As depicted in FIG. 2A display screen 210 is currently displaying a still frame from a synchronization video. The still frame from the synchronization video includes three code sequence frames 211, 212, and 213.
Code sequence frame 211 can represent a single frame from a first synchronization code sequence. For example, the first synchronization code sequence can refresh at 20 code sequence frames per second and can include code sequence frame 211. Accordingly, as depicted in FIG. 2A, code sequence frame 211 can be optionally captioned with the text “Code 1-20 FPS.” Therefore, a video camera capable of capturing images at above 20 frames per second may be able to capture each code sequence frame in the first synchronization code sequence.
Further, in some embodiments, the first synchronization code sequence can be presented in a unique resolution, such as a low resolution, and/or in a particular code sequence format capable of being captured by a low resolution video camera.
Code sequence frame 212 can represent a single frame from a second synchronization code sequence. For example, the second synchronization code sequence can refresh at 25 code sequence frames per second and can include code sequence frame 212. Accordingly, as depicted in FIG. 2A, code sequence frame 212 can be optionally captioned with the text “Code 2-25 FPS.” Therefore, a video camera capable of capturing images at above 25 frames per second may be able to capture each code sequence frame in the second synchronization code sequence.
Further, in some embodiments, the second synchronization code sequence can be presented in a unique resolution, such as a standard or medium resolution, and/or in a particular code sequence format capable of being captured by a standard or medium resolution video camera.
Code sequence frame 213 can represent a single frame from a third synchronization code sequence. For example, the third synchronization code sequence can refresh at 30 code sequence frames per second and can include code sequence frame 213. Accordingly, as depicted in FIG. 2A, code sequence frame 213 can be optionally captioned with the text “Code 3-30 FPS.” Therefore, a video camera capable of capturing images at above 30 frames per second may be able to capture each code sequence frame in the third synchronization code sequence.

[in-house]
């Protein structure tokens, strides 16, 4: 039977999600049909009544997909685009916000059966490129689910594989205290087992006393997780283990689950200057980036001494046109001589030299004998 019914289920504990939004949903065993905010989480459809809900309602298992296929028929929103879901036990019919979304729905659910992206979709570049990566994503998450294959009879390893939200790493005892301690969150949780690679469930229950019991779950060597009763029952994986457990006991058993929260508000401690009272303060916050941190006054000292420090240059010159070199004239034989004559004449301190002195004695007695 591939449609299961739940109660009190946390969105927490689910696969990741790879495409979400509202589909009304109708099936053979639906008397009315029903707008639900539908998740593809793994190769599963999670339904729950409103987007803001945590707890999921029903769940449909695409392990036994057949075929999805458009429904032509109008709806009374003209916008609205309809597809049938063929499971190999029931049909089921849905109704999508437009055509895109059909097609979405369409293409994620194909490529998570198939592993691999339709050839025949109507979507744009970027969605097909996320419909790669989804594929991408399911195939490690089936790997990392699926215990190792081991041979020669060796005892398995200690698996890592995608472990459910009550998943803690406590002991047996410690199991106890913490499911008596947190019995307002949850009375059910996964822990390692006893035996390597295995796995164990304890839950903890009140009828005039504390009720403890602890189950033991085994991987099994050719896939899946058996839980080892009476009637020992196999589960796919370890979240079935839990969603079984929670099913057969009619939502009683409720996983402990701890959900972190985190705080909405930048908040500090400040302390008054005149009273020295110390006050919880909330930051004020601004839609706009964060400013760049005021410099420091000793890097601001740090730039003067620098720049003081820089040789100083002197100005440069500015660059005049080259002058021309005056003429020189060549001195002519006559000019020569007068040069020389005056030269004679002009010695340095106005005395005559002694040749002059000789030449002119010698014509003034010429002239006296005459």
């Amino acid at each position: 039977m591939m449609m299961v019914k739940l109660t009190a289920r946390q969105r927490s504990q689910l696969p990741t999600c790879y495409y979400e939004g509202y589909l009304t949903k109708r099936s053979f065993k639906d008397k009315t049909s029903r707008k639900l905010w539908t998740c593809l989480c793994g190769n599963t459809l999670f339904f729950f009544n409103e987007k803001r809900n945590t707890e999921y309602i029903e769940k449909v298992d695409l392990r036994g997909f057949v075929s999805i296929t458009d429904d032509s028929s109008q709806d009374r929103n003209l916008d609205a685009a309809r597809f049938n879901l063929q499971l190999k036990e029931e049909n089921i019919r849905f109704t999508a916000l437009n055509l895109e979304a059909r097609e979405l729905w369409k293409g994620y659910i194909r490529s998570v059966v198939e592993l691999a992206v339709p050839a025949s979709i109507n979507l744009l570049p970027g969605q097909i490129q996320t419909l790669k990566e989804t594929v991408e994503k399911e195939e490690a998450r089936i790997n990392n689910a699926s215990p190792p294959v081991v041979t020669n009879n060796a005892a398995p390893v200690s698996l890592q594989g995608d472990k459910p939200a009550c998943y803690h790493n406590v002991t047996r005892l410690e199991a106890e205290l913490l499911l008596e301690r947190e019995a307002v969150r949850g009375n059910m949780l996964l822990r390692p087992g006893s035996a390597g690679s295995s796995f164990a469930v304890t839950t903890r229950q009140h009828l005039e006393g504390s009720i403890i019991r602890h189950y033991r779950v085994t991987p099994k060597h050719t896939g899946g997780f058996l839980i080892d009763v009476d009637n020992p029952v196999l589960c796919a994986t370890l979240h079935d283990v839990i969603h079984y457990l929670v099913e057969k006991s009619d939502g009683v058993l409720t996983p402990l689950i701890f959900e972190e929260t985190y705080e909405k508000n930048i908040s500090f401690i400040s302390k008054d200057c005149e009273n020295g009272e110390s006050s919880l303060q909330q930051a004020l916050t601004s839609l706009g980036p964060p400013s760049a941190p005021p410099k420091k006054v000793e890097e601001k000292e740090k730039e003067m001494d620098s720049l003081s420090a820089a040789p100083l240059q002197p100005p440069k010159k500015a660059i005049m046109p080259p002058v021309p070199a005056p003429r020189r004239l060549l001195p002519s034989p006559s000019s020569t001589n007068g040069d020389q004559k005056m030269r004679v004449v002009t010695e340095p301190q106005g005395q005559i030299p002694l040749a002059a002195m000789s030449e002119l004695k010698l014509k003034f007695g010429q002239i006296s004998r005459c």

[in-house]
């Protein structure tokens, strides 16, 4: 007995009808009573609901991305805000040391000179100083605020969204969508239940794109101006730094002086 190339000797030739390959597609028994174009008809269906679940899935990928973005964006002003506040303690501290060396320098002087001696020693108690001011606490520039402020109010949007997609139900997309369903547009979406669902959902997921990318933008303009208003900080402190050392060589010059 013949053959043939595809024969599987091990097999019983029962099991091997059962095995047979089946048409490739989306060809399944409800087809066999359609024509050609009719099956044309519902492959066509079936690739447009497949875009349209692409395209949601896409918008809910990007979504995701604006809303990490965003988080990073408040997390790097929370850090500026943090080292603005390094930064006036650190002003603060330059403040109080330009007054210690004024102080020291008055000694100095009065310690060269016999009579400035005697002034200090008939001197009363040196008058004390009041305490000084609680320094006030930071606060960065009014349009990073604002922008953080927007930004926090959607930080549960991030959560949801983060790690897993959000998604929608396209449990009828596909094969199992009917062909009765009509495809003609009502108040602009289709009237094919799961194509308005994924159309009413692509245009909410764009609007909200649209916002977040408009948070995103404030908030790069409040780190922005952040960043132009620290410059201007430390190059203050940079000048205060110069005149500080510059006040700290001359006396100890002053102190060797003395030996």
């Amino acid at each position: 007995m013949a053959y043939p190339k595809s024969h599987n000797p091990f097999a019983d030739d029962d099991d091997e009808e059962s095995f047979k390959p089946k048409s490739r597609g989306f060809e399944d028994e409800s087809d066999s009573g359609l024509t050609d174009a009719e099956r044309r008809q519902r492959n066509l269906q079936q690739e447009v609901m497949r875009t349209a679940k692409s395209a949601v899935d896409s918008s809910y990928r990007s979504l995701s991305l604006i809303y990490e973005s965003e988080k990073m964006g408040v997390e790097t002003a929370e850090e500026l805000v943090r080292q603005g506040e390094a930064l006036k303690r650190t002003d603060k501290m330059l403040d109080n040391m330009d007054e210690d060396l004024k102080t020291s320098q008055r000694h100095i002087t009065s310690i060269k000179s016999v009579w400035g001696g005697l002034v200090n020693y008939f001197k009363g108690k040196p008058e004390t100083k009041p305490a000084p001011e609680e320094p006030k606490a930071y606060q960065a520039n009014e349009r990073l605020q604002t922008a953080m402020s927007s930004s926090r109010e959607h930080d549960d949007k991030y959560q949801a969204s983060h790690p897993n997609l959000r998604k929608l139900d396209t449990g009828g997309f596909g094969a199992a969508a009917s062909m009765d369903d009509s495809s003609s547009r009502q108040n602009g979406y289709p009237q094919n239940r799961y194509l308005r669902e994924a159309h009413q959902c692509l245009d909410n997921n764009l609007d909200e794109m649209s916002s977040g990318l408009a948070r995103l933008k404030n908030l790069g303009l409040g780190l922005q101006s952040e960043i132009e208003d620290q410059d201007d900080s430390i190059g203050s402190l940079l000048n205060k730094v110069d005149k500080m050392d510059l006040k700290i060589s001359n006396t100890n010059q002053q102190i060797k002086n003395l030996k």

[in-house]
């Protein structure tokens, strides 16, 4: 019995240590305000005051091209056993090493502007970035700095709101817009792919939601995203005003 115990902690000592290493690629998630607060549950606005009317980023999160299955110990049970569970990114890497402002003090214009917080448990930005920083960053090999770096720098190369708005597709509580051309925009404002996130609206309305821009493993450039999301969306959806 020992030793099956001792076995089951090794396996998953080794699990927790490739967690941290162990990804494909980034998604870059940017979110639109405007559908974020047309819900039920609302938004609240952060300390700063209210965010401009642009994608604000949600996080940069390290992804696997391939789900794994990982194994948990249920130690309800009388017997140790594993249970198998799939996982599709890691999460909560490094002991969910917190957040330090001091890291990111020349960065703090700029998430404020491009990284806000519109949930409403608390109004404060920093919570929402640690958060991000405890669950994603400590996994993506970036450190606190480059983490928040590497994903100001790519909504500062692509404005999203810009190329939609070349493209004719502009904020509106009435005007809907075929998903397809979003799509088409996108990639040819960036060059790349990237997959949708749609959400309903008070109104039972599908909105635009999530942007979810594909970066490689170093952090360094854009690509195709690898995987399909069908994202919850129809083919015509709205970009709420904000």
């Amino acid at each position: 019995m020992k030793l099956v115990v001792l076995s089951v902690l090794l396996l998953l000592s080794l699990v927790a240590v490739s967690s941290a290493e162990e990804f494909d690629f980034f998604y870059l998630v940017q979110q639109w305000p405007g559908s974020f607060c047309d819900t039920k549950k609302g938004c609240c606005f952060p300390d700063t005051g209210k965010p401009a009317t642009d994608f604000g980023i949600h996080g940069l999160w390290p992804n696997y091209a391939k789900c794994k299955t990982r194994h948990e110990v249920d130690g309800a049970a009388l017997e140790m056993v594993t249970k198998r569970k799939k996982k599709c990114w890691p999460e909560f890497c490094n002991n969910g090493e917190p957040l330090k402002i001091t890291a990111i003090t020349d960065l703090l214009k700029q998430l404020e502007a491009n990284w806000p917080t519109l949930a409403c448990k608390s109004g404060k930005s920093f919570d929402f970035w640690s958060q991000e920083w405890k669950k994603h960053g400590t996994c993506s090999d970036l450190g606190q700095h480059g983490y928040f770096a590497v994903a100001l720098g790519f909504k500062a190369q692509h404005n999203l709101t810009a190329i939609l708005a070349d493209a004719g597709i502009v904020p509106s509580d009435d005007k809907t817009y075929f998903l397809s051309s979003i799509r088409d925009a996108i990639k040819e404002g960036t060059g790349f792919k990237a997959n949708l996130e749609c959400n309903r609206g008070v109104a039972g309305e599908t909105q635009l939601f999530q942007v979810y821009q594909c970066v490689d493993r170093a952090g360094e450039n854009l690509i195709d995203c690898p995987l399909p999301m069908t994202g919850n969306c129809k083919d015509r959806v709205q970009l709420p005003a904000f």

Further, in some embodiments, the third synchronization code sequence can be presented in a unique resolution, such as a high resolution, and/or in a particular code sequence format only capable of being captured by a high resolution video camera.
Those skilled in the art will appreciate that the above-described diagram is exemplary only, and additional screen configurations and synchronization code sequences may be utilized. For example, in some embodiment, more than three synchronization code sequences may be displayed in the synchronization video. Further, the synchronization video may include additional synchronization code sequences that are not concurrently displayed on the display screen, and a user may be able to scroll through possible synchronization code sequences before capturing the synchronization code sequences with a video camera.
Additionally or alternatively, device 200 may be capable of using display screen 210 to display multiple synchronization videos. For example, a user can select a particular range of possible synchronization code sequences based on known video camera or mobile device specifications, and device 200 may only display synchronization code sequences within the particular range. As an additional example, the user may indicate that a visual data receiver was not able to process any synchronization code sequences from a first synchronization video. Accordingly, device 200 may then display a new synchronization video that includes synchronization code sequences with lower frame rates.
FIG. 2B is a diagram depicting an exemplary display screen of a visual data receiver, consistent with certain disclosed embodiments. As depicted in FIG. 2B, device 220 is a visual data emitter, similar to device 110 in FIG. 1. Device 220 can be connected to display screen 230, similar to display screen 115 in FIG. 1.
As depicted in FIG. 2B display screen 210 is displaying visual representations 231 and 232 of synchronization code sequences from a synchronization video, in this example, visual representations of the synchronization code sequences associated with code sequence frame 211 and code sequence frame 212 in FIG. 2A. In some embodiments, a visual representation of the synchronization code sequences may not be used, and other forms of representing the code sequences can be utilized. Additionally, display screen 210 is displaying image 233, which can be an indication that a synchronization code sequence cannot be processed.
Visual representation 231 can serve as an indication that the synchronization code sequence associated with code sequence frame 211 (i.e. “Code 1”) was fully processed by device 220. For example, a video camera integrated with device 220 may be capable of capturing more than 20 frames per second, and may have captured and processed every frame from Code 1. Further, the video camera may have been able to recognize the particular code sequence format used in Code 1.
Visual representation 232 can serve as an indication that the synchronization code sequence associated with code sequence frame 212 (i.e. “Code 2”) was fully processed by device 220. For example, the video camera integrated with device 220 may be capable of capturing more than 25 frames per second, and may have captured and processed every frame from Code 2. Further, the video camera may have been able to capture at least standard or medium resolution videos and/or device 220 may have been able to recognize the particular code sequence format used in Code 2.